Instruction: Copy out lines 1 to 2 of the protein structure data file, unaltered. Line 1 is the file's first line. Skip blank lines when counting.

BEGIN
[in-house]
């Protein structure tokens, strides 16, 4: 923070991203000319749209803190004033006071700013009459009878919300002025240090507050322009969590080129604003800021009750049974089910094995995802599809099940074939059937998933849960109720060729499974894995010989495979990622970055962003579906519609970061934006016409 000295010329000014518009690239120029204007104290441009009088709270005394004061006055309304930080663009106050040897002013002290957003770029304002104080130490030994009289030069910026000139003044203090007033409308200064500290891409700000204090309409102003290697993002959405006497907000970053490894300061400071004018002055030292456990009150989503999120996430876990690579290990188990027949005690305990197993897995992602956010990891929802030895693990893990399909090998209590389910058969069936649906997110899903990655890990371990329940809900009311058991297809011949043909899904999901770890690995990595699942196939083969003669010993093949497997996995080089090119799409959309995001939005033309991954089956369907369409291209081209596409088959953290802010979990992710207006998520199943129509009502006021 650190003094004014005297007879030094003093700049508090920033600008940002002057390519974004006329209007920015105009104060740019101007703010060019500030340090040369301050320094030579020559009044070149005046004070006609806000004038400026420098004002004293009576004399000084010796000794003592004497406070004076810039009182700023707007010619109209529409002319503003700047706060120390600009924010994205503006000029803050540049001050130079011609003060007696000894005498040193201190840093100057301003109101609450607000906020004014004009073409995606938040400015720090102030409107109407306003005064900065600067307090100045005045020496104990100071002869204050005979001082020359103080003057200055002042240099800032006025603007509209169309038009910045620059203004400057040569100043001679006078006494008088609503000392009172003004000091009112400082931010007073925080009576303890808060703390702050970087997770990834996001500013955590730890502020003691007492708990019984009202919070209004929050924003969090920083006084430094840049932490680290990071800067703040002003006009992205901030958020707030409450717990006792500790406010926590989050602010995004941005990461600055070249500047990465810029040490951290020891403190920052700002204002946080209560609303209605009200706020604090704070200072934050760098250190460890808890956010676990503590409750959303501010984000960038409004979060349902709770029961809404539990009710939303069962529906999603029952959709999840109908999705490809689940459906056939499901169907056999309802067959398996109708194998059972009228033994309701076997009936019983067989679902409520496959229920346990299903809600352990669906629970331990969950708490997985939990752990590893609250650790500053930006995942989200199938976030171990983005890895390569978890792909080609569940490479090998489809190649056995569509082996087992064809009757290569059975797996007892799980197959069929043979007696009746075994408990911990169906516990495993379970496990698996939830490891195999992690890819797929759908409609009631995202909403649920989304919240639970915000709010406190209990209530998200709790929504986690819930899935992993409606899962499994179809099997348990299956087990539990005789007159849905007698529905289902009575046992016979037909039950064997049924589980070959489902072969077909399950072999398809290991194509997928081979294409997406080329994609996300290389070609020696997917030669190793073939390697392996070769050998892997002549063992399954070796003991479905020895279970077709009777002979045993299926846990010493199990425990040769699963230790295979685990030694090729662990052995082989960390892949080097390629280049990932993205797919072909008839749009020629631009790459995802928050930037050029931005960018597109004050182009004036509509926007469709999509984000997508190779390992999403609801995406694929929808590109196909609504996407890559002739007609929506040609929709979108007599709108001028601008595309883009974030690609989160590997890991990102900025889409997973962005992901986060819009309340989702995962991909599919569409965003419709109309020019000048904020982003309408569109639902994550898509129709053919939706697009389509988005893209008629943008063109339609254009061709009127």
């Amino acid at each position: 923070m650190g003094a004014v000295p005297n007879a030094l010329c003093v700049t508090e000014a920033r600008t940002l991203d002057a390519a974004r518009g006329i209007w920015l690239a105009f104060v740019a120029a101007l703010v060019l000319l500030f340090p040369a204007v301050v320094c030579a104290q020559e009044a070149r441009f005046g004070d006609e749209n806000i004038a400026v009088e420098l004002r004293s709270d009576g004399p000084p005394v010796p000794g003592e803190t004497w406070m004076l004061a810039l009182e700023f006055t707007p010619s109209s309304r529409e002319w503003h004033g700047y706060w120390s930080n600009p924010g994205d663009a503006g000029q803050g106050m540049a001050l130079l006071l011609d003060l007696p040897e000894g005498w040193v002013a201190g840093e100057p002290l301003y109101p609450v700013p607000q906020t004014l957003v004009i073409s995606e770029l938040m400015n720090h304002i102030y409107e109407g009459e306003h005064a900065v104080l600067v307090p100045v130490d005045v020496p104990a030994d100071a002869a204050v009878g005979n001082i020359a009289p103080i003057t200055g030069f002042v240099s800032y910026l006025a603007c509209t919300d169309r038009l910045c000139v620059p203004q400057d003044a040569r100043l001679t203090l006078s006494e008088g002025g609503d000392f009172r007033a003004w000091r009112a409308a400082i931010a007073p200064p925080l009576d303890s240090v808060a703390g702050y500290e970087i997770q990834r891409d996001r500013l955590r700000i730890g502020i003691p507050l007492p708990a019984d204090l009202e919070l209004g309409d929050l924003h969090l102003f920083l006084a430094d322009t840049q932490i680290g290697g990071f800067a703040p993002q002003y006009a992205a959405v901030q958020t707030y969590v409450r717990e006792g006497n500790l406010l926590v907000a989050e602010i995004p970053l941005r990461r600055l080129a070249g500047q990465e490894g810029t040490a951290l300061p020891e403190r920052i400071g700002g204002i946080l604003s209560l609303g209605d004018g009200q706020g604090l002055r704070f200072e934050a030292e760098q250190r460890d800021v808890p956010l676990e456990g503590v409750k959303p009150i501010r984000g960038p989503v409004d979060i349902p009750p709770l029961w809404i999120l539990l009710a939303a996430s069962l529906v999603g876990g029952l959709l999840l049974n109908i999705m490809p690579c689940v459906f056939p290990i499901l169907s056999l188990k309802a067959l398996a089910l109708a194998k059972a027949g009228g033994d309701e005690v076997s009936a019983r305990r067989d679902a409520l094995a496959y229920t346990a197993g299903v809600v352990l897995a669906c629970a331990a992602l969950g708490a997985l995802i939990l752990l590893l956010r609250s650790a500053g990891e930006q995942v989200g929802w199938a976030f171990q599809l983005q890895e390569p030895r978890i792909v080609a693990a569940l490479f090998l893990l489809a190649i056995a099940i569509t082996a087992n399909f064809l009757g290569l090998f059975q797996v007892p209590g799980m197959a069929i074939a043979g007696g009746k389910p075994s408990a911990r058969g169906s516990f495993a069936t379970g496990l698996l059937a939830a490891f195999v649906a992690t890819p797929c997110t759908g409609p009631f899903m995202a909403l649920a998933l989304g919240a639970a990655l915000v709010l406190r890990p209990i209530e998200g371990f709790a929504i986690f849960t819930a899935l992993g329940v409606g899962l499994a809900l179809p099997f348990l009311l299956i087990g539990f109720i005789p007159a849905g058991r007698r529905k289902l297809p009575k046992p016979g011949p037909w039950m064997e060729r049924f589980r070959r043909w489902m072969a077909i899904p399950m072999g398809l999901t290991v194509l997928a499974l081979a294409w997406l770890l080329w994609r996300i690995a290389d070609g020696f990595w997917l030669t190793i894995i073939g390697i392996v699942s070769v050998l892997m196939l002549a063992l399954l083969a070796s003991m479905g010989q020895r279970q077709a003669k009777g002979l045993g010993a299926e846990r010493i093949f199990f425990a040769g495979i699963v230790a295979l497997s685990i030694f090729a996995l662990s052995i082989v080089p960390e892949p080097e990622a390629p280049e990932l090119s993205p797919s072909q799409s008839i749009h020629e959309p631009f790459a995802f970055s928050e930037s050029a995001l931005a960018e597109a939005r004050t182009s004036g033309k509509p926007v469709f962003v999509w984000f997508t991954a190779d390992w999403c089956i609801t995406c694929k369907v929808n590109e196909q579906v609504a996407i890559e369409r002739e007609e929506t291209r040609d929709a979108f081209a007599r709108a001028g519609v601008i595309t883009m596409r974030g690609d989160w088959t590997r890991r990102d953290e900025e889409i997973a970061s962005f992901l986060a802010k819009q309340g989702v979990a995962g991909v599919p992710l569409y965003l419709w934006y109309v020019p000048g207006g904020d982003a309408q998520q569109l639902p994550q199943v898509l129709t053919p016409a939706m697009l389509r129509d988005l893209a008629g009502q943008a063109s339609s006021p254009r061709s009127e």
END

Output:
[in-house]
């Protein structure tokens, strides 16, 4: 923070991203000319749209803190004033006071700013009459009878919300002025240090507050322009969590080129604003800021009750049974089910094995995802599809099940074939059937998933849960109720060729499974894995010989495979990622970055962003579906519609970061934006016409 000295010329000014518009690239120029204007104290441009009088709270005394004061006055309304930080663009106050040897002013002290957003770029304002104080130490030994009289030069910026000139003044203090007033409308200064500290891409700000204090309409102003290697993002959405006497907000970053490894300061400071004018002055030292456990009150989503999120996430876990690579290990188990027949005690305990197993897995992602956010990891929802030895693990893990399909090998209590389910058969069936649906997110899903990655890990371990329940809900009311058991297809011949043909899904999901770890690995990595699942196939083969003669010993093949497997996995080089090119799409959309995001939005033309991954089956369907369409291209081209596409088959953290802010979990992710207006998520199943129509009502006021 650190003094004014005297007879030094003093700049508090920033600008940002002057390519974004006329209007920015105009104060740019101007703010060019500030340090040369301050320094030579020559009044070149005046004070006609806000004038400026420098004002004293009576004399000084010796000794003592004497406070004076810039009182700023707007010619109209529409002319503003700047706060120390600009924010994205503006000029803050540049001050130079011609003060007696000894005498040193201190840093100057301003109101609450607000906020004014004009073409995606938040400015720090102030409107109407306003005064900065600067307090100045005045020496104990100071002869204050005979001082020359103080003057200055002042240099800032006025603007509209169309038009910045620059203004400057040569100043001679006078006494008088609503000392009172003004000091009112400082931010007073925080009576303890808060703390702050970087997770990834996001500013955590730890502020003691007492708990019984009202919070209004929050924003969090920083006084430094840049932490680290990071800067703040002003006009992205901030958020707030409450717990006792500790406010926590989050602010995004941005990461600055070249500047990465810029040490951290020891403190920052700002204002946080209560609303209605009200706020604090704070200072934050760098250190460890808890956010676990503590409750959303501010984000960038409004979060349902709770029961809404539990009710939303069962529906999603029952959709999840109908999705490809689940459906056939499901169907056999309802067959398996109708194998059972009228033994309701076997009936019983067989679902409520496959229920346990299903809600352990669906629970331990969950708490997985939990752990590893609250650790500053930006995942989200199938976030171990983005890895390569978890792909080609569940490479090998489809190649056995569509082996087992064809009757290569059975797996007892799980197959069929043979007696009746075994408990911990169906516990495993379970496990698996939830490891195999992690890819797929759908409609009631995202909403649920989304919240639970915000709010406190209990209530998200709790929504986690819930899935992993409606899962499994179809099997348990299956087990539990005789007159849905007698529905289902009575046992016979037909039950064997049924589980070959489902072969077909399950072999398809290991194509997928081979294409997406080329994609996300290389070609020696997917030669190793073939390697392996070769050998892997002549063992399954070796003991479905020895279970077709009777002979045993299926846990010493199990425990040769699963230790295979685990030694090729662990052995082989960390892949080097390629280049990932993205797919072909008839749009020629631009790459995802928050930037050029931005960018597109004050182009004036509509926007469709999509984000997508190779390992999403609801995406694929929808590109196909609504996407890559002739007609929506040609929709979108007599709108001028601008595309883009974030690609989160590997890991990102900025889409997973962005992901986060819009309340989702995962991909599919569409965003419709109309020019000048904020982003309408569109639902994550898509129709053919939706697009389509988005893209008629943008063109339609254009061709009127």